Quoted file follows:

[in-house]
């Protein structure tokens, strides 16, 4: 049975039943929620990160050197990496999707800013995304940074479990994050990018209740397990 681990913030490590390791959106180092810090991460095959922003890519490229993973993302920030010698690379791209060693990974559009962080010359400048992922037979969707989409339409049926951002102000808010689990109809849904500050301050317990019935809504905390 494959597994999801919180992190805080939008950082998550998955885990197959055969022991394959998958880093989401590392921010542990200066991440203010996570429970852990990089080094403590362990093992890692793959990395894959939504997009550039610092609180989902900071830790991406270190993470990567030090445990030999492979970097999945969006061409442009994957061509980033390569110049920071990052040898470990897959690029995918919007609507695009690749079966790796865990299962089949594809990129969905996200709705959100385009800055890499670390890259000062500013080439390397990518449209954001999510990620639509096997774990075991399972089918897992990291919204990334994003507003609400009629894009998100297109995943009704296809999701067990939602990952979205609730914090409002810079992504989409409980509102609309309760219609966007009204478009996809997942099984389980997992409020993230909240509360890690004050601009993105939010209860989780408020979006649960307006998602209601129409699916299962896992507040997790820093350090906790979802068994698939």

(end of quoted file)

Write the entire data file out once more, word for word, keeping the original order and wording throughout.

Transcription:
[in-house]
């Protein structure tokens, strides 16, 4: 049975039943929620990160050197990496999707800013995304940074479990994050990018209740397990 681990913030490590390791959106180092810090991460095959922003890519490229993973993302920030010698690379791209060693990974559009962080010359400048992922037979969707989409339409049926951002102000808010689990109809849904500050301050317990019935809504905390 494959597994999801919180992190805080939008950082998550998955885990197959055969022991394959998958880093989401590392921010542990200066991440203010996570429970852990990089080094403590362990093992890692793959990395894959939504997009550039610092609180989902900071830790991406270190993470990567030090445990030999492979970097999945969006061409442009994957061509980033390569110049920071990052040898470990897959690029995918919007609507695009690749079966790796865990299962089949594809990129969905996200709705959100385009800055890499670390890259000062500013080439390397990518449209954001999510990620639509096997774990075991399972089918897992990291919204990334994003507003609400009629894009998100297109995943009704296809999701067990939602990952979205609730914090409002810079992504989409409980509102609309309760219609966007009204478009996809997942099984389980997992409020993230909240509360890690004050601009993105939010209860989780408020979006649960307006998602209601129409699916299962896992507040997790820093350090906790979802068994698939």